Non-variable temperature kettles, as you might expect, lack this temperature control. If you want a simple electric kettle with little more than an on-off switch, and aren’t invested in brewing coffee or tea at the “perfect” temperature, or don’t mind letting the water cool down for a minute or two before using it, then this is the type for you. These electric kettles will heat water just as well as the variable temperature type, but they’re generally cheaper and simply lack the more advanced settings.
Another feature to keep in mind is the “keep warm” feature. Typically, electric kettles with this feature are able to keep water warm at a few preset temperatures for up to a couple of hours. This means less time spent waiting for the water to reheat, but it also uses an extensive amount of electricity.
This shouldn't be a surprise: Keeping your water at the perfect temperature for hours does take constant energy in the form of electricity; it's not magic. Remember what we learned from the first video?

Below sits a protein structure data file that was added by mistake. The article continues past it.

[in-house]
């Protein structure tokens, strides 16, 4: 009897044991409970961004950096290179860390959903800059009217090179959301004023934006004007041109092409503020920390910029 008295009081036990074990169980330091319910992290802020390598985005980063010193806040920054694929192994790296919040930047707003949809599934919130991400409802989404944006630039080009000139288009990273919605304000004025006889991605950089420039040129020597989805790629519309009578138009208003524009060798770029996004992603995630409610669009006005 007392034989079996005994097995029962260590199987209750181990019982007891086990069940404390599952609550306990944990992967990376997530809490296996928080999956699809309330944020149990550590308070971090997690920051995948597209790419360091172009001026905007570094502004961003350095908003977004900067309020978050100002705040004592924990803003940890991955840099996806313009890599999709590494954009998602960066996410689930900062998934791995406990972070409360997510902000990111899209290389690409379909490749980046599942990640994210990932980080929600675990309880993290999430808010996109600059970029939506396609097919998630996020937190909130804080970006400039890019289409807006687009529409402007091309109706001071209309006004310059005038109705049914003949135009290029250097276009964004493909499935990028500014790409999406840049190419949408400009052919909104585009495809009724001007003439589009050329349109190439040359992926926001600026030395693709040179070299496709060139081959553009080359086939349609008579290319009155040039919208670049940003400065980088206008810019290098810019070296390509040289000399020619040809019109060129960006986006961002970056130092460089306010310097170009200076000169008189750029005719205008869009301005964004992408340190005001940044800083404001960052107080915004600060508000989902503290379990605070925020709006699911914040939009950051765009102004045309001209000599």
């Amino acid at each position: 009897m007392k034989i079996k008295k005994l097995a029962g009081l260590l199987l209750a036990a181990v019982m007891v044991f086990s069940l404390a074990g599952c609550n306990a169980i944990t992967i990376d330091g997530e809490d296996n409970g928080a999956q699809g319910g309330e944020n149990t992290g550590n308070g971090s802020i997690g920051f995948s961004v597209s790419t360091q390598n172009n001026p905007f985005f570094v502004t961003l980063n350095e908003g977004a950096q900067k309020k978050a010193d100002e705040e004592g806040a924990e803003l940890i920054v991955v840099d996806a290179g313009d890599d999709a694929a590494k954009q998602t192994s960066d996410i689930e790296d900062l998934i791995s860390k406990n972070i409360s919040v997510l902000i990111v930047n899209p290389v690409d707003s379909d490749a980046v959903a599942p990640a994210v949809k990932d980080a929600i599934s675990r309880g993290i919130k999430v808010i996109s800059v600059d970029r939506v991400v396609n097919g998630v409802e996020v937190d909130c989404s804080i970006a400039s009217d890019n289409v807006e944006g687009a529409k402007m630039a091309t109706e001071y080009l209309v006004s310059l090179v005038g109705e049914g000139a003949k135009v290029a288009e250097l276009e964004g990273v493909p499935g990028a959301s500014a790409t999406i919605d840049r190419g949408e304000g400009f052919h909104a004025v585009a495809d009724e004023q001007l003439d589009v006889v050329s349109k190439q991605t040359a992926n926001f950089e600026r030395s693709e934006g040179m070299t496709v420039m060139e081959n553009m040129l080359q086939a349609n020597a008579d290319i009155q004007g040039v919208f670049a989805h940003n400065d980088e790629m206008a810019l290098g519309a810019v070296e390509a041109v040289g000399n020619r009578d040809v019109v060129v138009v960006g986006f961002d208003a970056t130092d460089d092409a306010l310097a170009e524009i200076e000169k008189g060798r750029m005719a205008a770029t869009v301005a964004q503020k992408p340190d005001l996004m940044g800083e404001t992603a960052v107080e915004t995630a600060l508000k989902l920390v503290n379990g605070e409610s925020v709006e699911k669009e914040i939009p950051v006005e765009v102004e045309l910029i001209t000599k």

Some kettles also include an internal filter. The filter is used for filtering out flakes of mineral scaling that come from "kettle furring," which describes the gradual build-up of mineral deposits from hard water.
You'll also want to keep this information in mind if you purchase a clear glass kettle, which will proudly show off its kettle furring (i.e. your laziness and failure to clean your kettle) to any judgmental house guests.
Primitive To Present: An Electric Kettle History
It should be no surprise that the electric kettle was invented by the British. Although most histories of the electric kettle begin in 1891, when Carpenter Electric Heating Co. and Crompton & Co. manufactured early versions of electric kettles, this history begins not with a kettle, but with a book published several years prior.
In 1883, John Munro published Electricity and Its Uses, which contains a short paragraph that makes the first mention of something like an electric kettle.
He writes that, "Mr. Lane Fox has devised an electric egg or water boiler which is simply a hollow canteen of metal with double sides; the space between containing a coil of German silver wire, which is properly insulated from the walls and connected to terminals outside the boiler."